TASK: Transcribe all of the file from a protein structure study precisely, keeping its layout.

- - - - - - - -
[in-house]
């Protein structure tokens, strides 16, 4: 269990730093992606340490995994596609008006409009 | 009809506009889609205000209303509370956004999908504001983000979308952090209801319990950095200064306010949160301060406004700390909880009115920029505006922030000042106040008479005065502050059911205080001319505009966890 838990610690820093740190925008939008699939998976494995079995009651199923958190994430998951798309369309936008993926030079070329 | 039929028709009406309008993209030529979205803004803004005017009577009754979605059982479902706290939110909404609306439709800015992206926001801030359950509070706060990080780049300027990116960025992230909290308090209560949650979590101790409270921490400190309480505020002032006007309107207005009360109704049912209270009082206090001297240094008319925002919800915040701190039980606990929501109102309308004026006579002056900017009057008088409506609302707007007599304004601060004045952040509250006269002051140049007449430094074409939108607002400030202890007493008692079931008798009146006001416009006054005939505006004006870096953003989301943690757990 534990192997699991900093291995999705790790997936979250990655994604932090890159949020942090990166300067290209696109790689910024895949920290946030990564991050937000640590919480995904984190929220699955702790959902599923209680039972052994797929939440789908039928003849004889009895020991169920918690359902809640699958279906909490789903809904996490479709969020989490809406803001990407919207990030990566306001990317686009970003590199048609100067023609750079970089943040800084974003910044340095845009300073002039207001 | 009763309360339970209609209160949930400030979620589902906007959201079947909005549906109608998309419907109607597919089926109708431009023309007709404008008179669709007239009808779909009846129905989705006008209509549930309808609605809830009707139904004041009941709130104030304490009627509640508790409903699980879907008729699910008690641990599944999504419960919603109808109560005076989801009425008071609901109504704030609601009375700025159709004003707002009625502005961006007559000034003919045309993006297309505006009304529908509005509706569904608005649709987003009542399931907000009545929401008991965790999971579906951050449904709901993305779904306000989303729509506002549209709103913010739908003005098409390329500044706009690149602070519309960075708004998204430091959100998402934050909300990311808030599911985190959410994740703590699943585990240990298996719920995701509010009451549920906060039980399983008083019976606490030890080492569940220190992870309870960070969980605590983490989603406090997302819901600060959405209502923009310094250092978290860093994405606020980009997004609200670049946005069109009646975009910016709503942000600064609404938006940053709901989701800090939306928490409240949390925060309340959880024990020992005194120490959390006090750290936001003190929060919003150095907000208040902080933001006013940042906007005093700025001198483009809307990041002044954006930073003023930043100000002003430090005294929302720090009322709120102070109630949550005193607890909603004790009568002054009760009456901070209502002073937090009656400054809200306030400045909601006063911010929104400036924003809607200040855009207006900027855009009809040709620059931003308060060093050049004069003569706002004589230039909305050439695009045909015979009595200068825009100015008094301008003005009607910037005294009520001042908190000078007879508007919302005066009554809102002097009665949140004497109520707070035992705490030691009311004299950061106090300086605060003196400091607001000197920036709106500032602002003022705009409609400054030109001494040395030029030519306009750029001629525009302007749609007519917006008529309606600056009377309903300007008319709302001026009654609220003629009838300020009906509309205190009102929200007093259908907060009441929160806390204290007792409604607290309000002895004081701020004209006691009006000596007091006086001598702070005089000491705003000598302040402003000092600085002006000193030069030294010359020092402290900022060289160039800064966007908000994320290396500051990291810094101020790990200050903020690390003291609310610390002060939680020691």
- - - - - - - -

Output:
[in-house]
């Protein structure tokens, strides 16, 4: 269990730093992606340490995994596609008006409009 | 009809506009889609205000209303509370956004999908504001983000979308952090209801319990950095200064306010949160301060406004700390909880009115920029505006922030000042106040008479005065502050059911205080001319505009966890 838990610690820093740190925008939008699939998976494995079995009651199923958190994430998951798309369309936008993926030079070329 | 039929028709009406309008993209030529979205803004803004005017009577009754979605059982479902706290939110909404609306439709800015992206926001801030359950509070706060990080780049300027990116960025992230909290308090209560949650979590101790409270921490400190309480505020002032006007309107207005009360109704049912209270009082206090001297240094008319925002919800915040701190039980606990929501109102309308004026006579002056900017009057008088409506609302707007007599304004601060004045952040509250006269002051140049007449430094074409939108607002400030202890007493008692079931008798009146006001416009006054005939505006004006870096953003989301943690757990 534990192997699991900093291995999705790790997936979250990655994604932090890159949020942090990166300067290209696109790689910024895949920290946030990564991050937000640590919480995904984190929220699955702790959902599923209680039972052994797929939440789908039928003849004889009895020991169920918690359902809640699958279906909490789903809904996490479709969020989490809406803001990407919207990030990566306001990317686009970003590199048609100067023609750079970089943040800084974003910044340095845009300073002039207001 | 009763309360339970209609209160949930400030979620589902906007959201079947909005549906109608998309419907109607597919089926109708431009023309007709404008008179669709007239009808779909009846129905989705006008209509549930309808609605809830009707139904004041009941709130104030304490009627509640508790409903699980879907008729699910008690641990599944999504419960919603109808109560005076989801009425008071609901109504704030609601009375700025159709004003707002009625502005961006007559000034003919045309993006297309505006009304529908509005509706569904608005649709987003009542399931907000009545929401008991965790999971579906951050449904709901993305779904306000989303729509506002549209709103913010739908003005098409390329500044706009690149602070519309960075708004998204430091959100998402934050909300990311808030599911985190959410994740703590699943585990240990298996719920995701509010009451549920906060039980399983008083019976606490030890080492569940220190992870309870960070969980605590983490989603406090997302819901600060959405209502923009310094250092978290860093994405606020980009997004609200670049946005069109009646975009910016709503942000600064609404938006940053709901989701800090939306928490409240949390925060309340959880024990020992005194120490959390006090750290936001003190929060919003150095907000208040902080933001006013940042906007005093700025001198483009809307990041002044954006930073003023930043100000002003430090005294929302720090009322709120102070109630949550005193607890909603004790009568002054009760009456901070209502002073937090009656400054809200306030400045909601006063911010929104400036924003809607200040855009207006900027855009009809040709620059931003308060060093050049004069003569706002004589230039909305050439695009045909015979009595200068825009100015008094301008003005009607910037005294009520001042908190000078007879508007919302005066009554809102002097009665949140004497109520707070035992705490030691009311004299950061106090300086605060003196400091607001000197920036709106500032602002003022705009409609400054030109001494040395030029030519306009750029001629525009302007749609007519917006008529309606600056009377309903300007008319709302001026009654609220003629009838300020009906509309205190009102929200007093259908907060009441929160806390204290007792409604607290309000002895004081701020004209006691009006000596007091006086001598702070005089000491705003000598302040402003000092600085002006000193030069030294010359020092402290900022060289160039800064966007908000994320290396500051990291810094101020790990200050903020690390003291609310610390002060939680020691």